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F117.   CONFEDERATE - CONVERSION MUSKET This is an outstanding example of a Confederate converted musket. The lock, bolster are very unique and not of a Northern design. In fact, when you remove the barrel and the lock you will find the Confederate arsenal assembly marks on several parts on the wood under the lock; on the underside of the barrel; and on three of the internal lock parts.  This was a common practice associated with many Confederate repaired and altered musket. The ram-rod has a cork screw twist that is often seen in other Confederate muskets.$1475.00

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F120.  PLYMOUTH RIFLE: This is a Plymouth Rifle produced by Whitney. The rifle is complete with its original rear site, ram-rod, and all factory parts, and has an even brown patina. The stock has no issues. The sling swivels are present, but the front is frozen. The lock works in both half & full cock, and is dated 1864. The US and Whitneyville marks are faint but I do not see an eagle stamp. The tang on the barrel has the serial number 9989, and there is still good rifling.$1375.00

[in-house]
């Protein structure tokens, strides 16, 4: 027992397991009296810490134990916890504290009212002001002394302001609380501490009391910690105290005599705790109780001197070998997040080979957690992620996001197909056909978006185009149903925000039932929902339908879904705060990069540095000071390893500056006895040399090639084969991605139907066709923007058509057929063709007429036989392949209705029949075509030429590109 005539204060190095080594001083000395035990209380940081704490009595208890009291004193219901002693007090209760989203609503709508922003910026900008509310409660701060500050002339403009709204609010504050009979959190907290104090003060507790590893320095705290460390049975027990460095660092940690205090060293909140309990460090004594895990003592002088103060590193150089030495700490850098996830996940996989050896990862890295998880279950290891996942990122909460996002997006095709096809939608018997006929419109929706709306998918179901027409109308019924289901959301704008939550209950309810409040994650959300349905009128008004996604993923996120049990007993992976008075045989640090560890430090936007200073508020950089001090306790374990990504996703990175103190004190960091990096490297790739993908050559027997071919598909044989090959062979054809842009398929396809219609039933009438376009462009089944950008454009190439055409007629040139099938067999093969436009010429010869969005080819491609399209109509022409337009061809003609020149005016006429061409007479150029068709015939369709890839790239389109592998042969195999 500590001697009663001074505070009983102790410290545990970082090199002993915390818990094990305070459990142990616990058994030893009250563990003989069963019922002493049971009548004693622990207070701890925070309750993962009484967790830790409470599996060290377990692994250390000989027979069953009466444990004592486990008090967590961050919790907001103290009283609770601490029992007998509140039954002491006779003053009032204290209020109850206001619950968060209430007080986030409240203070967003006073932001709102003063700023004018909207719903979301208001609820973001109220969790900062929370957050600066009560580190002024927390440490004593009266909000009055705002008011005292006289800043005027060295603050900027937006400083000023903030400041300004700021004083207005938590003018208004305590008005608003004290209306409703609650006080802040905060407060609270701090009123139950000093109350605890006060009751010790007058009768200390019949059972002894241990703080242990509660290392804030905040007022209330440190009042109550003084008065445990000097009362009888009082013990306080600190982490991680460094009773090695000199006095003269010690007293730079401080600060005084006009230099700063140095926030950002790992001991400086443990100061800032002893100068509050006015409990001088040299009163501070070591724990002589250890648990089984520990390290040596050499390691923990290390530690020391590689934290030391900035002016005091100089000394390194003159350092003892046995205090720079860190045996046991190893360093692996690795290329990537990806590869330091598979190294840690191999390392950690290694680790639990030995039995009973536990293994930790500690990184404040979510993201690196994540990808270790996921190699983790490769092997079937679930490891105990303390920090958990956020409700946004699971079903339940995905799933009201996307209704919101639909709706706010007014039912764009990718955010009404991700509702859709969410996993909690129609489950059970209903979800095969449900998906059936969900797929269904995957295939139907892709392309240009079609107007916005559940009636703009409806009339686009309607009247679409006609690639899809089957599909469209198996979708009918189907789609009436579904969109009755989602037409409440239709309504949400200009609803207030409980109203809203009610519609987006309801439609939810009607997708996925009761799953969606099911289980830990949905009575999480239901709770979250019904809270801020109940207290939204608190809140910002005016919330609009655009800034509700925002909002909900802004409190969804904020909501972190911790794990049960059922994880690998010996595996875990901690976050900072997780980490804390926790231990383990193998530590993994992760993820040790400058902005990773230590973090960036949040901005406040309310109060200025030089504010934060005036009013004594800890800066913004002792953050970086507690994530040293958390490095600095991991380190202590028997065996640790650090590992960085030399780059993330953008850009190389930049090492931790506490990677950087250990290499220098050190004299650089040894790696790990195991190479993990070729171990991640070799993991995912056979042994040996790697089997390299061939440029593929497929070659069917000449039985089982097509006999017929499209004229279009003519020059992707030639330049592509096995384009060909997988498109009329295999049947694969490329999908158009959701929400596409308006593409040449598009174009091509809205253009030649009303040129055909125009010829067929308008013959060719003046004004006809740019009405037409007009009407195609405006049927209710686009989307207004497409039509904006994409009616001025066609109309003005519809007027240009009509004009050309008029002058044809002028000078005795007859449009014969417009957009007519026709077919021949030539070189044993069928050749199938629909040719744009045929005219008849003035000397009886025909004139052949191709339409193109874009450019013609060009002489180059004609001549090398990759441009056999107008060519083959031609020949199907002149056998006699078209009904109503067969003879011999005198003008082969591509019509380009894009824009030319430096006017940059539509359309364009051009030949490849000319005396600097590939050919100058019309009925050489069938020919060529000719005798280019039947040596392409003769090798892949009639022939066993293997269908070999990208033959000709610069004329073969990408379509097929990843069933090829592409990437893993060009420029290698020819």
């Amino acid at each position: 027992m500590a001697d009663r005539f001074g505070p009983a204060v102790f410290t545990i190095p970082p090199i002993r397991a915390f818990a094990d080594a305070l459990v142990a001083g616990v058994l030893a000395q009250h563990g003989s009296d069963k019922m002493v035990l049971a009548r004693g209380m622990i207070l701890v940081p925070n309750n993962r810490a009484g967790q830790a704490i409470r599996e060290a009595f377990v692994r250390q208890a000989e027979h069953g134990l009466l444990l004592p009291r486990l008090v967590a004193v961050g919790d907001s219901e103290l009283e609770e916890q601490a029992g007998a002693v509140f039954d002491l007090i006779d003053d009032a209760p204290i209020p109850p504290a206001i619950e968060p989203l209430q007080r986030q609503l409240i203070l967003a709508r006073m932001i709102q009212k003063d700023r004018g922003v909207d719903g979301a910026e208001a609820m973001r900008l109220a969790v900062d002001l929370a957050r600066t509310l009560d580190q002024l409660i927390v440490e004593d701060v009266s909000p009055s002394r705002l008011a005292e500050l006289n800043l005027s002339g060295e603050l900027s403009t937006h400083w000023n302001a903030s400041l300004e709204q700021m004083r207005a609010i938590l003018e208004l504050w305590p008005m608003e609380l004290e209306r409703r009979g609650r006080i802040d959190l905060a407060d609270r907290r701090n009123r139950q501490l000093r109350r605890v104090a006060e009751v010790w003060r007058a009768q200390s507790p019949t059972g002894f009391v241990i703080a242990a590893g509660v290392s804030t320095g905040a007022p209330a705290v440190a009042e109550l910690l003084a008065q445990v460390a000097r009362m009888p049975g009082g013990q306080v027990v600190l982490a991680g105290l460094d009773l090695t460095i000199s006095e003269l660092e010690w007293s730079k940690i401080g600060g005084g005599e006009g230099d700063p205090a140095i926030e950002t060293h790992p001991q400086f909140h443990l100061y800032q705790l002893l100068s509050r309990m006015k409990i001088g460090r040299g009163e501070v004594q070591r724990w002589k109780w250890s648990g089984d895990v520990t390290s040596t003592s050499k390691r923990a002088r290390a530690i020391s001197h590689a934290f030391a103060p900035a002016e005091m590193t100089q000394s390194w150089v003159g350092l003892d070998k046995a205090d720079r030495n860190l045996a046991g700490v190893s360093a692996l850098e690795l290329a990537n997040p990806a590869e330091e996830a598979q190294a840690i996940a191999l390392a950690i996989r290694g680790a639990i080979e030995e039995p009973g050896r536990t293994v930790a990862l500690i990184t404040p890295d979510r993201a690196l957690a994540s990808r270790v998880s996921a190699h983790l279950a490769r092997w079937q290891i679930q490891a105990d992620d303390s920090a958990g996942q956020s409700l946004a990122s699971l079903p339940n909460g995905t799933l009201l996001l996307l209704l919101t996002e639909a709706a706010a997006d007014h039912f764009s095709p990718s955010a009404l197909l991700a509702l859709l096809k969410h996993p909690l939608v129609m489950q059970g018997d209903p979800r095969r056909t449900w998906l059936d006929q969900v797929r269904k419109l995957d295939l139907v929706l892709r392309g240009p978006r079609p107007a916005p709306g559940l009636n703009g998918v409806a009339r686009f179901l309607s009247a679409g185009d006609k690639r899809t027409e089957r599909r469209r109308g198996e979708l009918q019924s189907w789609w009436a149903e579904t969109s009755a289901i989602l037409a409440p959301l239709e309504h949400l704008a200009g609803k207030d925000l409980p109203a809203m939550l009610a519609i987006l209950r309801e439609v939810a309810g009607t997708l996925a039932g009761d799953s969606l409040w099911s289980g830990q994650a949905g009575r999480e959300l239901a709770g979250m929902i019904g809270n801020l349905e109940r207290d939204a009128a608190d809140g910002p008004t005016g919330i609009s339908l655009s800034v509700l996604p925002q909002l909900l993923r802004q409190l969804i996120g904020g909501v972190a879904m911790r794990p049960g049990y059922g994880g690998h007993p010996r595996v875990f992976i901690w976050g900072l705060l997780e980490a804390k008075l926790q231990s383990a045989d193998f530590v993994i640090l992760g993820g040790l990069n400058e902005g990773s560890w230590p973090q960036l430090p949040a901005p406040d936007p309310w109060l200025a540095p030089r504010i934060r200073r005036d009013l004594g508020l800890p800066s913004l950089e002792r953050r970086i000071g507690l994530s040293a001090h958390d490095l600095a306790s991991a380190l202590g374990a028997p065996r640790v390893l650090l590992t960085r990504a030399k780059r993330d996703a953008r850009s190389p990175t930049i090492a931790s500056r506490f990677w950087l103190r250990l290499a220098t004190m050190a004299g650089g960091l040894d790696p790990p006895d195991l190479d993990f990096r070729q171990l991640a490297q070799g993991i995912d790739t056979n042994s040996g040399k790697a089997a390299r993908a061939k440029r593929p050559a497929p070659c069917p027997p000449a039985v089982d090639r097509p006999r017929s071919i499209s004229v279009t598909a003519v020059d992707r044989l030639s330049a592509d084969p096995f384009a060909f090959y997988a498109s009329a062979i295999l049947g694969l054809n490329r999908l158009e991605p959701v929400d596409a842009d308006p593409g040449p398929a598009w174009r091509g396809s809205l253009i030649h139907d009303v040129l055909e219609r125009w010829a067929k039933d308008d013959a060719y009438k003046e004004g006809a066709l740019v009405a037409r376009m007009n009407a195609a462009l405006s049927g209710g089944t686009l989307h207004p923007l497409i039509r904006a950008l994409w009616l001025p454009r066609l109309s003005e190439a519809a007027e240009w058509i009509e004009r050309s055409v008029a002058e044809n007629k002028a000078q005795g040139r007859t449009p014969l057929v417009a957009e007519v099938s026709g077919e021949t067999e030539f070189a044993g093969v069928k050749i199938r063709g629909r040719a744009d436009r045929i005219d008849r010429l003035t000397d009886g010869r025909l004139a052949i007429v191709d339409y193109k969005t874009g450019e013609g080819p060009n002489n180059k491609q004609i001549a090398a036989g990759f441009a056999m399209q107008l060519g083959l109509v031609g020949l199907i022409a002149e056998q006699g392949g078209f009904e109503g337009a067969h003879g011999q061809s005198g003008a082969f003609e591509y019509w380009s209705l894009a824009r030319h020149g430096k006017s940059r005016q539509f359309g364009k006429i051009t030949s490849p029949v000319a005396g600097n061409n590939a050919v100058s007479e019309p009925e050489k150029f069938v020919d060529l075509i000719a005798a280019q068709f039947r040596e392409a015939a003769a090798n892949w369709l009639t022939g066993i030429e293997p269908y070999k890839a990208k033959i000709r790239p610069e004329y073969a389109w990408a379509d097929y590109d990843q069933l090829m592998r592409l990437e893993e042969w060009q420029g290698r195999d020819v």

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CONFEDERATE 1853 ENFIELD RIFLE - SINCLAIR, HAMILTON & COMPANY MARKED

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F215. M1854 LEFAUCHEUX PIN-FIRE REVOLVER: The Pin-Fire revolver was a new invention at the time of the Civil War, and the Lefaucheux revolver made in France was the version of choice. During the Civil War several states to include Kansas, Colorado, Ohio and Missouri ordered close to 1500, while the United State government purchased just over 24,000. The Confederacy also purchased several, but the exact number and serial number range for the Southern acquired pin-firerevolvers is unknown. This is not a Northern contracted purchased gun. This gun is complete with the original unloading rod andcylinder latch; is tight; retains all original screws; lanyard-ring; and original finished grips. The 6 1/4 inch barrel gun is engraved the top and side. It is Lefaucheux maker marked with an early low serial number LF 7727. Shipping is included in this price.  $895.00